Peter Sedgwick

Soviets Without Socialism

(Winter 1964-65)

Peter Sedgwick, Soviets Without Socialism, International Socialism ((1st series), No.19, Winter 1964-65, p.33. (review)
Transcribed by Ted Crawford.
Marked up by Einde O’Callaghan for the Marxists’ Internet Archive.

On Revolution
Hannah Arendt
Faber, 30s.

Dr Arendt’s essay is an extraordinary attempt to produce an American mystique of revolution. Her revolutionary model is the foundation of the United States as ‘a new body politic’ offering the possibility of the exercise of freedom by the citizenry in a consensual ‘political space’. The argument is held together by a set of internally validated concepts and definitions; any consideration of the social element in revolution is ruled out. ‘The social question’ belongs to the realm of necessity, which is incompatible with the public realm. Administration, and particularly economic administration, are again part of the ‘sphere of the household’, outside the operation of specifically political institutions. Political parties are counter-revolutionary, both because they threaten the untrammelled functioning of soviets, Councils’ Clubs and similar ‘spaces of freedom’ and because of their representative role, which denies the importance of political participation by the citizen himself.

Arendt at times ascribes an apocalyptic significance to the War of Independence and the pronouncements of the Founding Fathers. The modern revolutionary concern for social equality ‘grew directly out of the American colonial experience.’ (Like most of Arendt’s dicta, the evidence for this statement consists of some truncated quotations from eighteenth-century political theorists, interspersed with her own exegesis, and is shortly contradicted by her admission that the American revolution had little influence upon European movements.) It is not until the last few pages that we can get any concrete political advocacy from Dr Arendt; here she suggests that the ‘responsibilities for public business’ should become ‘the share of those few from all walks of life who have a taste for public “freedom” and cannot he happy without it. Politically, they are the best ... such an aristocratic form of government would spell the end of universal suffrage as we understand it today.’ Compared with this prospect, the ideal of the revolutionary party working with mass-based institutions to reduce the realm of necessity and enlarge the realms of freedom seems positively liberal. Dr Arendt seems to have argued herself into a remarkably poky corner.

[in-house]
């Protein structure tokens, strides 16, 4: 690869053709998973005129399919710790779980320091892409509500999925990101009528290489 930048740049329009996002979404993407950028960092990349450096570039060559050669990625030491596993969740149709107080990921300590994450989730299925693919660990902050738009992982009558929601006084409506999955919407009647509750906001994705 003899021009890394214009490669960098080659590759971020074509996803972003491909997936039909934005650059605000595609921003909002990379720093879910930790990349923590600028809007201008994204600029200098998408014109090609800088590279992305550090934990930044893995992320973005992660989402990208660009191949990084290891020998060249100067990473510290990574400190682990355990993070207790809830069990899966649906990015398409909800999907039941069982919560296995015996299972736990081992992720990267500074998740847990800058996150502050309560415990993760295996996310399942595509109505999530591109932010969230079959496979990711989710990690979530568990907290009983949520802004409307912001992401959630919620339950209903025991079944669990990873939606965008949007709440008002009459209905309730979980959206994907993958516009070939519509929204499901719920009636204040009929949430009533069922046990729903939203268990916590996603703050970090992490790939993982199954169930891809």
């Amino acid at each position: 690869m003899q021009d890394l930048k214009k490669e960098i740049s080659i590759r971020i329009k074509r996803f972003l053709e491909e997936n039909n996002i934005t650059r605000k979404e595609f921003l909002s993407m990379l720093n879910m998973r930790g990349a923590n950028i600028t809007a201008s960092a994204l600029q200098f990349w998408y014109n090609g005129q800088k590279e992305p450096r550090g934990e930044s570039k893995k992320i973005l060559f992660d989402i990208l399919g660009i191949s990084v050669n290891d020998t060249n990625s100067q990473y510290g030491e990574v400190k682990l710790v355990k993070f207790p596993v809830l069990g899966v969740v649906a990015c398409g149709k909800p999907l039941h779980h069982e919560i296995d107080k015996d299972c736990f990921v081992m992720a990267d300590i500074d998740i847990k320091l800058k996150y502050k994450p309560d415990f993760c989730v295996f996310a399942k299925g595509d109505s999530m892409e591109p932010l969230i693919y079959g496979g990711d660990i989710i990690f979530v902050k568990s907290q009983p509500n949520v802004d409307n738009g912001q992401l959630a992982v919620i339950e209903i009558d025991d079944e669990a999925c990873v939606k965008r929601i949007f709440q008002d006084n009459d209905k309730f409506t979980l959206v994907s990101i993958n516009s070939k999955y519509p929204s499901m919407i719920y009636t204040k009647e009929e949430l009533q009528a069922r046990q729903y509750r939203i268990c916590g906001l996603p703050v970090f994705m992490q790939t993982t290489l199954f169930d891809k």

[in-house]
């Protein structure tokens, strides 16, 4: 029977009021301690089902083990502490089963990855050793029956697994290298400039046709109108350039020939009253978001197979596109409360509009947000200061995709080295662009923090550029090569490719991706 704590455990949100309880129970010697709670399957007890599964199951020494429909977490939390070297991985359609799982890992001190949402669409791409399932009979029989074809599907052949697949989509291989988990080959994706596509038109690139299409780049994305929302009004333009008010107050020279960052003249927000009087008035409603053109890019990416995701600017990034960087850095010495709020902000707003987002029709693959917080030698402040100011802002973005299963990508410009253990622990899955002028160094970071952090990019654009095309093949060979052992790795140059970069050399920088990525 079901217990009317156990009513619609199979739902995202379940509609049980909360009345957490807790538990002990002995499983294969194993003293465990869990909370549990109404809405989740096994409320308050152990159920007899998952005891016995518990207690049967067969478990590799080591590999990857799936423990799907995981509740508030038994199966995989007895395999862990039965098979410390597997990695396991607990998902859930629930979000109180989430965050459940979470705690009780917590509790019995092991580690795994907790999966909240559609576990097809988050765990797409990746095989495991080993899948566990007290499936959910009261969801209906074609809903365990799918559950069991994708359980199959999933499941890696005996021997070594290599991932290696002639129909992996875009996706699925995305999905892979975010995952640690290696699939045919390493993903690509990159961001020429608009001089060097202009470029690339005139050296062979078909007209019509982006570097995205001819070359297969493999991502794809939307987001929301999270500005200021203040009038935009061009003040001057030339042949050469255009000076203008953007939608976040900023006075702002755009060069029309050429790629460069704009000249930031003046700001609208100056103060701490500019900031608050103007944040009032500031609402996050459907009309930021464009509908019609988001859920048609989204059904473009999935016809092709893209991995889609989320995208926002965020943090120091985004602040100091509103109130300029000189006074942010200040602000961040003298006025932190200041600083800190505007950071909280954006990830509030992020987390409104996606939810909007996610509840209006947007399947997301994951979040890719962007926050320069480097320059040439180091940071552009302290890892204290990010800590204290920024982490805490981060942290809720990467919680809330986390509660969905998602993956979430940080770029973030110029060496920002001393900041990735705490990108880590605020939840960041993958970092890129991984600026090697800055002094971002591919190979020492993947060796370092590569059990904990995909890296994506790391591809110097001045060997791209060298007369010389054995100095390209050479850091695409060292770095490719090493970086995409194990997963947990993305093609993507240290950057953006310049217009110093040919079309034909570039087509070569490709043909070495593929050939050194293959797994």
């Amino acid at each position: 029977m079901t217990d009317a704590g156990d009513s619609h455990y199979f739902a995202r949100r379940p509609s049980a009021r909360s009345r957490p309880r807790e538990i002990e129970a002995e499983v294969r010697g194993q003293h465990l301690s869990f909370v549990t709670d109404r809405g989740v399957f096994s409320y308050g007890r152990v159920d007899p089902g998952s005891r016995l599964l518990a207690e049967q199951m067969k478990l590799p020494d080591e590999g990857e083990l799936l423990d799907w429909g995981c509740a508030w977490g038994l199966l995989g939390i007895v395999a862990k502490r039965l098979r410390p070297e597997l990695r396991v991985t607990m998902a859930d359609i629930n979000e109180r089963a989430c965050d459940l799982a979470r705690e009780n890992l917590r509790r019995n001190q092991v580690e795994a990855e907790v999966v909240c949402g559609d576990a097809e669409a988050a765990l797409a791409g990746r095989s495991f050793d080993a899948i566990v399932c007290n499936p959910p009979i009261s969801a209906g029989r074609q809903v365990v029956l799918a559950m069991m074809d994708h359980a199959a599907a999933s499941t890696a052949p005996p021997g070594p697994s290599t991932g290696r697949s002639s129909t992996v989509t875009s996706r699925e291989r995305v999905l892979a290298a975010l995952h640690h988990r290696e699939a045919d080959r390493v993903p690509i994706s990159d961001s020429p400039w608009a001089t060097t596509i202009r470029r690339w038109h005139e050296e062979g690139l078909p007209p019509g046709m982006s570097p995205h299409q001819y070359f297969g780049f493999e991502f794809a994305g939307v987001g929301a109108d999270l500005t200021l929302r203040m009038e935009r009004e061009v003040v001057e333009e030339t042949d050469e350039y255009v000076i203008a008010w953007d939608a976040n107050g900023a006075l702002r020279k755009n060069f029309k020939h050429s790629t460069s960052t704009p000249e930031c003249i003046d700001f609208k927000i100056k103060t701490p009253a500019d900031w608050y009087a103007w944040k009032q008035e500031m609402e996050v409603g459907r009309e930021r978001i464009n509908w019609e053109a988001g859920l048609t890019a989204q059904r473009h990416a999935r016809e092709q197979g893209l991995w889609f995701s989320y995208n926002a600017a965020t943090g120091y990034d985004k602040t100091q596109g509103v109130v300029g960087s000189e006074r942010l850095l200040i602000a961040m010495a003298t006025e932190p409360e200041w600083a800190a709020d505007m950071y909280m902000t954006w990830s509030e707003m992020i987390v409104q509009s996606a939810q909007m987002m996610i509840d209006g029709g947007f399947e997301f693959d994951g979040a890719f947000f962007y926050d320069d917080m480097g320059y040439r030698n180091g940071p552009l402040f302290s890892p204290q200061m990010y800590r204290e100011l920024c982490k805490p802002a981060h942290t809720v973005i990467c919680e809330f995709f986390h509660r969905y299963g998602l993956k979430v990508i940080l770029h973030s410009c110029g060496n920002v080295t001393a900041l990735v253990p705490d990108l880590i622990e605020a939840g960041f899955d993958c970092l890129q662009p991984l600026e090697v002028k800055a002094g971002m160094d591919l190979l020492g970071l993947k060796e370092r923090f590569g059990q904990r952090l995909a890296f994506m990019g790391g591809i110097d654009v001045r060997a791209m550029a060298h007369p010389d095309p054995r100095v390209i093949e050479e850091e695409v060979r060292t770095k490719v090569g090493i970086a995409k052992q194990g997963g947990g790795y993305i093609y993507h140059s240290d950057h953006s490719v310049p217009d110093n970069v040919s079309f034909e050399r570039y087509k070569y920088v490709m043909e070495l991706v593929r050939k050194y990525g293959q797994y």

Peter Sedgwick


Last updated on 20.8.2007